19a         Religious state north Trump, maybe, keeps Republican (7)
NIRVANA North followed by one of the female members of the Trump clan, wrapped round an abbreviation for Republican.

22a         Totally stripped, body more lousy and smelly (7)
ODOROUS – Remove the outside letters (totally stripped) from the third. Fourth and fifth words of the clue, and put the result together.

23a         A furniture item backed against another is dubious (9)
DEBATABLE – Put together A (from the clue) and an item of furniture, reverse the result, and add another item of furniture.

24a         Current struggle: opening of door covered by plant (5)
IVIED – Put together the physics symbol for electric current, a verb meaning ‘struggle’, and the first letter of Door.

Ivy-covered building - Stock Photo - Dissolve

25a         End of year speeches for awards (11)
DECORATIONS – The short form of the last month of the year, followed by some public speeches.


1d           Almost overlook top sportsperson (3,6)
SKI JUMPER – Remove the final letter (almost) from another word for ‘overlook’ or ‘miss out’, then add an item of clothing which may be referred to as a top.

Go for Gold: Olympic Aerodynamics | National Air and Space Museum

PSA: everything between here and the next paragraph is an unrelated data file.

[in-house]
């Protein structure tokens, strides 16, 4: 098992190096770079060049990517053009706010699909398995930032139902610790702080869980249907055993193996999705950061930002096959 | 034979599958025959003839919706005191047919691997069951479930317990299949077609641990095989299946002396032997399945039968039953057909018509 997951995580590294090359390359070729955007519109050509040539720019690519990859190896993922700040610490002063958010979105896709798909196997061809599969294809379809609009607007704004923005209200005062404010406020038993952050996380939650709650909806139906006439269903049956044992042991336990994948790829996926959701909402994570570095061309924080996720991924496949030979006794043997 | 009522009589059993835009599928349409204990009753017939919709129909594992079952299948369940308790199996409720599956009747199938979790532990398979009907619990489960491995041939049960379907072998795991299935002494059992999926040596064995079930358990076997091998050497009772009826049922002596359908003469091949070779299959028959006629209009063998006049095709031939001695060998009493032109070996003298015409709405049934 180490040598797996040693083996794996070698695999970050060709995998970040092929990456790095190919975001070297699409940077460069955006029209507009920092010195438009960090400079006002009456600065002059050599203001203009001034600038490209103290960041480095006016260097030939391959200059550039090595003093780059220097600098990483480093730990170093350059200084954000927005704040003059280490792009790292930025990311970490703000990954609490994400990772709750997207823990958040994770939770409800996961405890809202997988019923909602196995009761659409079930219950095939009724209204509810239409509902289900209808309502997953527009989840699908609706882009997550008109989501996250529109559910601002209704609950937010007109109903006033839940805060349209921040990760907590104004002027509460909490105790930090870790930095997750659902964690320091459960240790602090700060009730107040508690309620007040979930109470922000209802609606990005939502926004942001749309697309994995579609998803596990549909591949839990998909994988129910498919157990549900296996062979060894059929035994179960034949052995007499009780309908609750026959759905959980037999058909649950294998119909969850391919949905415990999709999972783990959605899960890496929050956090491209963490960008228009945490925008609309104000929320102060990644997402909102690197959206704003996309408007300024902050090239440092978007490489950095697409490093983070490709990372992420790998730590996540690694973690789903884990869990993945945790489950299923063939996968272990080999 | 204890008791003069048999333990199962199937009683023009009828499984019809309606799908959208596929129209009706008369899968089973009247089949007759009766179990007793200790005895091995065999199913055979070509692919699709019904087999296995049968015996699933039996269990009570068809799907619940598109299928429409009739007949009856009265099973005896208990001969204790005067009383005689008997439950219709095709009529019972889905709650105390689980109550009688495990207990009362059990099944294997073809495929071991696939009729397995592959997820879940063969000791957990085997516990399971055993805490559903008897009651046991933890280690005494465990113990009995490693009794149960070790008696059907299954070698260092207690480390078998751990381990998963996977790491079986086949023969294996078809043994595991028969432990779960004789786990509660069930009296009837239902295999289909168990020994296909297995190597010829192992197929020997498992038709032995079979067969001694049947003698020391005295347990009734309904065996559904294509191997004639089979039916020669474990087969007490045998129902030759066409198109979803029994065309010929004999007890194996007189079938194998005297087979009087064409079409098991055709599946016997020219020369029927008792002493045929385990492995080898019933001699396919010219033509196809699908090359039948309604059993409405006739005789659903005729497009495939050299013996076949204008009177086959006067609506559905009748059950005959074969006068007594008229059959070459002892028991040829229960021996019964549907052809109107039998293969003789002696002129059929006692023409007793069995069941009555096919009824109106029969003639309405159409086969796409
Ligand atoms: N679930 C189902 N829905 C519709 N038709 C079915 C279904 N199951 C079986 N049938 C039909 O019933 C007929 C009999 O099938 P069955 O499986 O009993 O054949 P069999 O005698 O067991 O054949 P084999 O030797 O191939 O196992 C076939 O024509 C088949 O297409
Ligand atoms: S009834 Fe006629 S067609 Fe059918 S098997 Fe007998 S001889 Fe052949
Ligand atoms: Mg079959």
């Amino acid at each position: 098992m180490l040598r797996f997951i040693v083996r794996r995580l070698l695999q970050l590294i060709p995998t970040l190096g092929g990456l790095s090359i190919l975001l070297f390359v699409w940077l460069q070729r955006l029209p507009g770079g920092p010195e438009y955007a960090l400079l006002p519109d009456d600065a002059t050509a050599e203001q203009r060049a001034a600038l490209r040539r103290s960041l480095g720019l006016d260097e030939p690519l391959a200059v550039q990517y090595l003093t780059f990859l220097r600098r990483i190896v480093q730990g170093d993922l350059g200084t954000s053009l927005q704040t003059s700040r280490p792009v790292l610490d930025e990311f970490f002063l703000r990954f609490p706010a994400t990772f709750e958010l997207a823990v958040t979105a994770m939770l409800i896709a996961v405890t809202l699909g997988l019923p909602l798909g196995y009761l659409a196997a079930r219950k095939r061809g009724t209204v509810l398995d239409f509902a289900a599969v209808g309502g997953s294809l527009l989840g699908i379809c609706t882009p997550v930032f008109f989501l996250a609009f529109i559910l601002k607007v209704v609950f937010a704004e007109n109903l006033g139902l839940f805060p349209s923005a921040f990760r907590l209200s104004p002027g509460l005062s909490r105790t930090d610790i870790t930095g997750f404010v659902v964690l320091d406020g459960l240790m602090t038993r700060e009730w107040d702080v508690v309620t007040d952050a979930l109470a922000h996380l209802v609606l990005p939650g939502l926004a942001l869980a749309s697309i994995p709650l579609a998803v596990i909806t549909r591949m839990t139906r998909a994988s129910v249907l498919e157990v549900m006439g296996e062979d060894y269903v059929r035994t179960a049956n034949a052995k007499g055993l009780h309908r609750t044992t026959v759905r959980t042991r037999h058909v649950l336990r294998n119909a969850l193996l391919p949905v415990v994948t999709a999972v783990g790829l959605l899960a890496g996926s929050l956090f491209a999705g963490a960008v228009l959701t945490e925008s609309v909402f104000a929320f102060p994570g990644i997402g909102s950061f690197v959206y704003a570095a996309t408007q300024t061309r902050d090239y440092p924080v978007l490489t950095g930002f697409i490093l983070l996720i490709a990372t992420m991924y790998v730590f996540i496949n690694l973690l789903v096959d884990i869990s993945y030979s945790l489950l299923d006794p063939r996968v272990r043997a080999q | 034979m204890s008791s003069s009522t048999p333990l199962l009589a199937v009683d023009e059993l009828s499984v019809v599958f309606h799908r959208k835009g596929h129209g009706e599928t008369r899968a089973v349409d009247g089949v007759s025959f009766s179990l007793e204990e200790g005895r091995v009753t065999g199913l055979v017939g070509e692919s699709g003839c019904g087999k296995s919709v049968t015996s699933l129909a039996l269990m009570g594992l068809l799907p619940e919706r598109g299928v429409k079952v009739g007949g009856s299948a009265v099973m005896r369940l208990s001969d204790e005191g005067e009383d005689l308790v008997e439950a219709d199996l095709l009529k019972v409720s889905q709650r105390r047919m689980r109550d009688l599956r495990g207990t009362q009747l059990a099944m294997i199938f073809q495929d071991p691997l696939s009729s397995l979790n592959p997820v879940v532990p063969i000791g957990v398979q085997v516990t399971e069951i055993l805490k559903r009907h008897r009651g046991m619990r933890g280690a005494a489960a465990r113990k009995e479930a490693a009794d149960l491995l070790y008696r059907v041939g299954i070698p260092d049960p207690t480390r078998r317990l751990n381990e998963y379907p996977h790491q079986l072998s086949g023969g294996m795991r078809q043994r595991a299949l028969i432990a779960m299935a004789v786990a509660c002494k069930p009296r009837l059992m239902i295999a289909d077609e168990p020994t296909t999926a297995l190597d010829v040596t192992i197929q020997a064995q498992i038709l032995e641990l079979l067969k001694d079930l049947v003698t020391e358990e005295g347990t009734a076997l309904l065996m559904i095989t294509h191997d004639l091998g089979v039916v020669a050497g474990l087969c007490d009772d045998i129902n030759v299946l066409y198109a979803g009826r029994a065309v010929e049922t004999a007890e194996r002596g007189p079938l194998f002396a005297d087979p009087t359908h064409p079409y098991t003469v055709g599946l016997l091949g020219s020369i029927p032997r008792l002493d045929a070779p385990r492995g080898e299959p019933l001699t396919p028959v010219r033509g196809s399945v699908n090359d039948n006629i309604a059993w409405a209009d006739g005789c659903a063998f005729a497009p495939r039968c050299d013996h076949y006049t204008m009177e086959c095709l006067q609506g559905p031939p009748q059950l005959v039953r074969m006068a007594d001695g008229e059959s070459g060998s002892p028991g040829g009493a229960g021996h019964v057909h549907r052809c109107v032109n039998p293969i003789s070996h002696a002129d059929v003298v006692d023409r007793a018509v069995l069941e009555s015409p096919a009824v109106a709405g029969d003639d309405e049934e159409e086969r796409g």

2d           Festival given name from China? (7)
EASTERN – A major Christian festival followed by Name.

3d           Type of employee permit created to cover skill (4-5)
PART-TIMER – Anagram (created) of PERMIT, wrapped round a skill or craft.

4d           Pets husband shackles, apart from Charlie (5)
HUFFS – These pets are not cuddly animals! Start with an abbreviation for Husband, then add some shackles carried by police officers, without the initial letter represented by Charlie in the NATO alphabet.

5d           Fliers are clutching birch, stripping sides before week (7)
AIRCREW – ARE (from the clue) wrapped round the inside letters of (b)IRC(h) (stripping sides), followed by an abbreviation for Week.

6d           One clasping hair of person falling? (5)
SLIDE – I’m not entirely sure of the parsing of this one. I have taken it to be a double definition: something worn in the hair to keep it under control; or a rapid fall of, say, earth or share prices.